27 School Projects Receive CEF Grants
The Chatham Education Foundation gave $60,000 in grants over the 2010-11 academic year.
The Chatham Education Foundation (CEF) said Friday the total amount of funds the organization distributed to The School District of the Chathams over the last 12 months was $60,000, a similar amount to how much they gave over the 2009-2010 academic year.
The funds are distributed in grants and donations for special school and educational programs in Chatham schools that the district is not able to fund. President Colleen Markley said CEF funds "enable [teachers and principals] to continue to be innovative and creative educators in the face of budget cuts."
CEF offers grants at various levels to improve the classroom and school experience. Teachers can apply for grants of up to $1,500 for materials to enhance and improve curriculum in ways that the school district budget cannot address. Principals and the Superintendent's Office can apply for grants of $10,000 and $50,000, respectively. Any school staff can apply for mini-grants of $500.
Whereas in past years grants were awarded on a September deadline, now deadlines for all three grant levels are fluid. Funds are collected via donations from local residents and businesses. CEF's main fundraiser event is the annual Taste of Chatham, which this year takes place on Monday, Oct. 24 at the Brooklake Country Club in Florham Park. Tickets are available for $70 in advance, $75 at the door.
This year 27 grants were approved by CEF and the Board of Education.
Holly Izsa submitted a grant application called "It's Cool to Be Kind." Funds went to bring in a bullying expert, author Barbara Coloroso, to work with students, parents, and teachers in the Chatham school district. Coloroso gave "solid, practical advice ... to teachers and parents, along with tips on how to prevent bullying in the schools," according to a statement from CEF.
Katrina Keeshen submitted an application called "Chatham Art Department 2011–2012 Calendars" on behalf of the district’s Art Educators. With the funds from this grant, district art teachers were able to create 2011–12 school calendars "that incorporate student artwork from all grades."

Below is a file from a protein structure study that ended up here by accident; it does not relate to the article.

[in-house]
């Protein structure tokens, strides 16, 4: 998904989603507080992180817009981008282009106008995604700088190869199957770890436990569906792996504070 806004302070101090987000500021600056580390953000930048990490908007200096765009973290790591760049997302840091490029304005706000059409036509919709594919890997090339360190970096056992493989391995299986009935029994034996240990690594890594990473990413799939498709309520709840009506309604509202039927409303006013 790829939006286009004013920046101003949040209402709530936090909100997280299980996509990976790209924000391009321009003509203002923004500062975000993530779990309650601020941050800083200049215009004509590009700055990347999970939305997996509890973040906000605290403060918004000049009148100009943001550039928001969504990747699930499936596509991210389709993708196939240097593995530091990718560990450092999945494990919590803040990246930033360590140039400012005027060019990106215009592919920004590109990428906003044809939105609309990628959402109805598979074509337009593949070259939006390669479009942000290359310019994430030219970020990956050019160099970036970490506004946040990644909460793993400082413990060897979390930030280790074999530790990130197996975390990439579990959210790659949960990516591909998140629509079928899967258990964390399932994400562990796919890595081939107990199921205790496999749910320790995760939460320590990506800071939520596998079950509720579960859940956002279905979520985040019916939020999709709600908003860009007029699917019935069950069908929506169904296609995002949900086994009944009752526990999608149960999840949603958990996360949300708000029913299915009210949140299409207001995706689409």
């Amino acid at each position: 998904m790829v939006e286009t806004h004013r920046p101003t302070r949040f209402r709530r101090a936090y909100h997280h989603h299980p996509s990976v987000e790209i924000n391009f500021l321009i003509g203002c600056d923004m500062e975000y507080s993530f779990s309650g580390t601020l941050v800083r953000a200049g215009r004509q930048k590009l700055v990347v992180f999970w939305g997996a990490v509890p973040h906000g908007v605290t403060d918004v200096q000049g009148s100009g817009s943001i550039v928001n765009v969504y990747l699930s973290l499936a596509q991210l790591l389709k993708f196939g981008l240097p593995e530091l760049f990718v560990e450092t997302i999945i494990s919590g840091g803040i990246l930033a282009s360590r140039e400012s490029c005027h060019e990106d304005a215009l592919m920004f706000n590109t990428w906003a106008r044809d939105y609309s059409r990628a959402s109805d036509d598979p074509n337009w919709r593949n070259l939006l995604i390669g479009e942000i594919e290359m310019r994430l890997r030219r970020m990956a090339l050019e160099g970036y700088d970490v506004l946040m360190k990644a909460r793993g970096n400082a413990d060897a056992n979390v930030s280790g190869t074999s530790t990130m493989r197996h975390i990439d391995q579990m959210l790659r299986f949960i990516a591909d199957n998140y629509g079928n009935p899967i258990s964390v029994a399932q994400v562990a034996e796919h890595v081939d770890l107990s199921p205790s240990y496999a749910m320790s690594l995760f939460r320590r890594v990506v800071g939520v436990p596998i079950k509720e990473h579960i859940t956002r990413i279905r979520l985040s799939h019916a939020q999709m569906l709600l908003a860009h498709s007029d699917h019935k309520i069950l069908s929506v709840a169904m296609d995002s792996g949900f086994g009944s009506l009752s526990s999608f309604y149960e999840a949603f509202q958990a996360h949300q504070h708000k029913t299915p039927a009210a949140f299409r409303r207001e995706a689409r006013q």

Chatham High School
Chatham High Principal Darren Groh submitted a grant for computers in the Chatham High media center. The grant money funded the purchase of 18 netbooks for the media center and classrooms, "to help with the increased student enrollment," according to a statement from CEF. Chatham High recently made all its computer labs mobile, so the netbooks can travel from classroom to classroom as needed.
Lynn Polan submitted a grant for theatre set design for the high school's production of "Guys and Dolls" in spring 2011. This grant helped Chatham High students learn about the set design process from a professional set designer. The designer taught students how to design, create and strike a set. Elements of the set will be reused in future productions.
Brian Conti submitted a grant called "Building Musical Partnerships with Guest Musicians." The grant gave band students the chance to work with Darryl Bott, a conductor and director of the Wind Ensemble from Rutgers University. Bott held "several clinics and workshops ... to introduce various rehearsal techniques," according to the CEF statement.
Dagmar Cordano and Doug Chambers submitted a grant called "Geometry Benches." Funds from the grant allowed students from the Honors Geometry class to "design and build full-scale benches [which will be] donated to schools within the district and will be enjoyed for years to come," according to the CEF statement.
Chatham Midle School
§ Stage Lighting Upgrade
Chatham Middle School Principal Robert Accardi and Gina Priano-Keyser applied for a grant to replace and upgrade the middle school auditorium’s lighting equipment. Using funds from the grant, the auditorium's ld lights will be replaced with energy-efficient LED moving lights. The change, the CEF statement said, "will enhance the middle school performances and other programs open to the entire Chatham community." Also, an element of lighting design will be incorporated into the syllabus of the middle school's Theater Arts cycle.
Virginia Connolly submitted a grant application called "The Times They Are A’ Changin’ …. E-Books and E-Readers at the CMS Library" which allowed the school to purchase five Nooks for the library. Connolly was also able to purchase covers and 23 novels. The grant, according to a CEF statement, "further supports our commitment to developing lifelong readers by making literature through technology more accessible and fun."